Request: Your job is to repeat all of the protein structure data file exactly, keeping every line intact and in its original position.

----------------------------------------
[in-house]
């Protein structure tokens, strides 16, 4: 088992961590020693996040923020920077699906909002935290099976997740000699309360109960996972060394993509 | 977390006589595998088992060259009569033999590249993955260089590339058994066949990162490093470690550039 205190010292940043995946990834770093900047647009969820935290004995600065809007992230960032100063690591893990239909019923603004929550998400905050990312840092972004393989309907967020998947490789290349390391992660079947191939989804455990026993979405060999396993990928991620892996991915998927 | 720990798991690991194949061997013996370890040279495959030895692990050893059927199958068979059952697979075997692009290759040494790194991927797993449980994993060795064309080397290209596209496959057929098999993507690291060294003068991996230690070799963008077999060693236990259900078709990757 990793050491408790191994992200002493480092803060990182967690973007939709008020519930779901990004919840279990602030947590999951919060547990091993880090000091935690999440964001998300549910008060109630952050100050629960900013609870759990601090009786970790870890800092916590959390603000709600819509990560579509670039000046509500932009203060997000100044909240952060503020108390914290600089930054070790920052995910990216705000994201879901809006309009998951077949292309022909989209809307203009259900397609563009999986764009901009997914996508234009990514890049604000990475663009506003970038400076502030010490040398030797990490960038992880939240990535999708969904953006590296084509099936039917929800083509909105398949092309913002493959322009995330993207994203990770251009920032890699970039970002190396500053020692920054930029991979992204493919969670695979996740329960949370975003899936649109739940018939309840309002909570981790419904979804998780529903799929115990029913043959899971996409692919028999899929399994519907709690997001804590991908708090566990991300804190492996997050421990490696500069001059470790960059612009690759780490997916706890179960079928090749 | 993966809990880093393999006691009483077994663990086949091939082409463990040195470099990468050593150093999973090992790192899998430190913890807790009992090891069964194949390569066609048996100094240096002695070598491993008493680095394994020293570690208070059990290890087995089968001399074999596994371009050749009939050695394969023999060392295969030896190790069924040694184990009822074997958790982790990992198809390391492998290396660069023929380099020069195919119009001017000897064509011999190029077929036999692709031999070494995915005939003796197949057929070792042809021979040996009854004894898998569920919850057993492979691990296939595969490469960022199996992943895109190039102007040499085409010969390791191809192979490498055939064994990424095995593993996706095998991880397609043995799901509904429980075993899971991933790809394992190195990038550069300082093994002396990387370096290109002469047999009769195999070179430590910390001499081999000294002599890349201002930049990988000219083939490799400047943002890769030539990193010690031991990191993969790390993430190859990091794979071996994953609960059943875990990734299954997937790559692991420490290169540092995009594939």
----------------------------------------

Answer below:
[in-house]
């Protein structure tokens, strides 16, 4: 088992961590020693996040923020920077699906909002935290099976997740000699309360109960996972060394993509 | 977390006589595998088992060259009569033999590249993955260089590339058994066949990162490093470690550039 205190010292940043995946990834770093900047647009969820935290004995600065809007992230960032100063690591893990239909019923603004929550998400905050990312840092972004393989309907967020998947490789290349390391992660079947191939989804455990026993979405060999396993990928991620892996991915998927 | 720990798991690991194949061997013996370890040279495959030895692990050893059927199958068979059952697979075997692009290759040494790194991927797993449980994993060795064309080397290209596209496959057929098999993507690291060294003068991996230690070799963008077999060693236990259900078709990757 990793050491408790191994992200002493480092803060990182967690973007939709008020519930779901990004919840279990602030947590999951919060547990091993880090000091935690999440964001998300549910008060109630952050100050629960900013609870759990601090009786970790870890800092916590959390603000709600819509990560579509670039000046509500932009203060997000100044909240952060503020108390914290600089930054070790920052995910990216705000994201879901809006309009998951077949292309022909989209809307203009259900397609563009999986764009901009997914996508234009990514890049604000990475663009506003970038400076502030010490040398030797990490960038992880939240990535999708969904953006590296084509099936039917929800083509909105398949092309913002493959322009995330993207994203990770251009920032890699970039970002190396500053020692920054930029991979992204493919969670695979996740329960949370975003899936649109739940018939309840309002909570981790419904979804998780529903799929115990029913043959899971996409692919028999899929399994519907709690997001804590991908708090566990991300804190492996997050421990490696500069001059470790960059612009690759780490997916706890179960079928090749 | 993966809990880093393999006691009483077994663990086949091939082409463990040195470099990468050593150093999973090992790192899998430190913890807790009992090891069964194949390569066609048996100094240096002695070598491993008493680095394994020293570690208070059990290890087995089968001399074999596994371009050749009939050695394969023999060392295969030896190790069924040694184990009822074997958790982790990992198809390391492998290396660069023929380099020069195919119009001017000897064509011999190029077929036999692709031999070494995915005939003796197949057929070792042809021979040996009854004894898998569920919850057993492979691990296939595969490469960022199996992943895109190039102007040499085409010969390791191809192979490498055939064994990424095995593993996706095998991880397609043995799901509904429980075993899971991933790809394992190195990038550069300082093994002396990387370096290109002469047999009769195999070179430590910390001499081999000294002599890349201002930049990988000219083939490799400047943002890769030539990193010690031991990191993969790390993430190859990091794979071996994953609960059943875990990734299954997937790559692991420490290169540092995009594939």